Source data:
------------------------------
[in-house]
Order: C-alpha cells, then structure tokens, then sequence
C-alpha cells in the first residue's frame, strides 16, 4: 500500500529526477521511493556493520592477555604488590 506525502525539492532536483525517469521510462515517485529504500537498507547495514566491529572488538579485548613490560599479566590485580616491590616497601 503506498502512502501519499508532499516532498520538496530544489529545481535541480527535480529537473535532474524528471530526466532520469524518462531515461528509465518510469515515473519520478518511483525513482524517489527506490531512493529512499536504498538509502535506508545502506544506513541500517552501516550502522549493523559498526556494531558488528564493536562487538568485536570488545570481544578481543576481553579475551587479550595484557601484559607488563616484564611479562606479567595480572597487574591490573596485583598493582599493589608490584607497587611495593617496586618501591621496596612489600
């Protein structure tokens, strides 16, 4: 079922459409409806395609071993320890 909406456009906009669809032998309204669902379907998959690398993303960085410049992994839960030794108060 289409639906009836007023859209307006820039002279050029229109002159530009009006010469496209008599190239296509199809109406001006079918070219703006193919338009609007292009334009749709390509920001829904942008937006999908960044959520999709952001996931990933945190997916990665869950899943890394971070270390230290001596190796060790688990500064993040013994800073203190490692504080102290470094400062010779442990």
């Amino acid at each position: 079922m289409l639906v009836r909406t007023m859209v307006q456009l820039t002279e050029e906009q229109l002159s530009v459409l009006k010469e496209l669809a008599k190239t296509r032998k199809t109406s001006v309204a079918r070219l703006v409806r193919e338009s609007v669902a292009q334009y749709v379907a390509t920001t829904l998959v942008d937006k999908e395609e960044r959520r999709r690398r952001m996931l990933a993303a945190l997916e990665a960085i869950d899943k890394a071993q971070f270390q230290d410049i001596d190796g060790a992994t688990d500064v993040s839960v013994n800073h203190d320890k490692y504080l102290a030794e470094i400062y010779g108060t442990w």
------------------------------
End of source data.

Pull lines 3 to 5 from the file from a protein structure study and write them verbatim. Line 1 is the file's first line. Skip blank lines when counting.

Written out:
C-alpha cells in the first residue's frame, strides 16, 4: 500500500529526477521511493556493520592477555604488590 506525502525539492532536483525517469521510462515517485529504500537498507547495514566491529572488538579485548613490560599479566590485580616491590616497601 503506498502512502501519499508532499516532498520538496530544489529545481535541480527535480529537473535532474524528471530526466532520469524518462531515461528509465518510469515515473519520478518511483525513482524517489527506490531512493529512499536504498538509502535506508545502506544506513541500517552501516550502522549493523559498526556494531558488528564493536562487538568485536570488545570481544578481543576481553579475551587479550595484557601484559607488563616484564611479562606479567595480572597487574591490573596485583598493582599493589608490584607497587611495593617496586618501591621496596612489600
């Protein structure tokens, strides 16, 4: 079922459409409806395609071993320890 909406456009906009669809032998309204669902379907998959690398993303960085410049992994839960030794108060 289409639906009836007023859209307006820039002279050029229109002159530009009006010469496209008599190239296509199809109406001006079918070219703006193919338009609007292009334009749709390509920001829904942008937006999908960044959520999709952001996931990933945190997916990665869950899943890394971070270390230290001596190796060790688990500064993040013994800073203190490692504080102290470094400062010779442990």
């Amino acid at each position: 079922m289409l639906v009836r909406t007023m859209v307006q456009l820039t002279e050029e906009q229109l002159s530009v459409l009006k010469e496209l669809a008599k190239t296509r032998k199809t109406s001006v309204a079918r070219l703006v409806r193919e338009s609007v669902a292009q334009y749709v379907a390509t920001t829904l998959v942008d937006k999908e395609e960044r959520r999709r690398r952001m996931l990933a993303a945190l997916e990665a960085i869950d899943k890394a071993q971070f270390q230290d410049i001596d190796g060790a992994t688990d500064v993040s839960v013994n800073h203190d320890k490692y504080l102290a030794e470094i400062y010779g108060t442990w």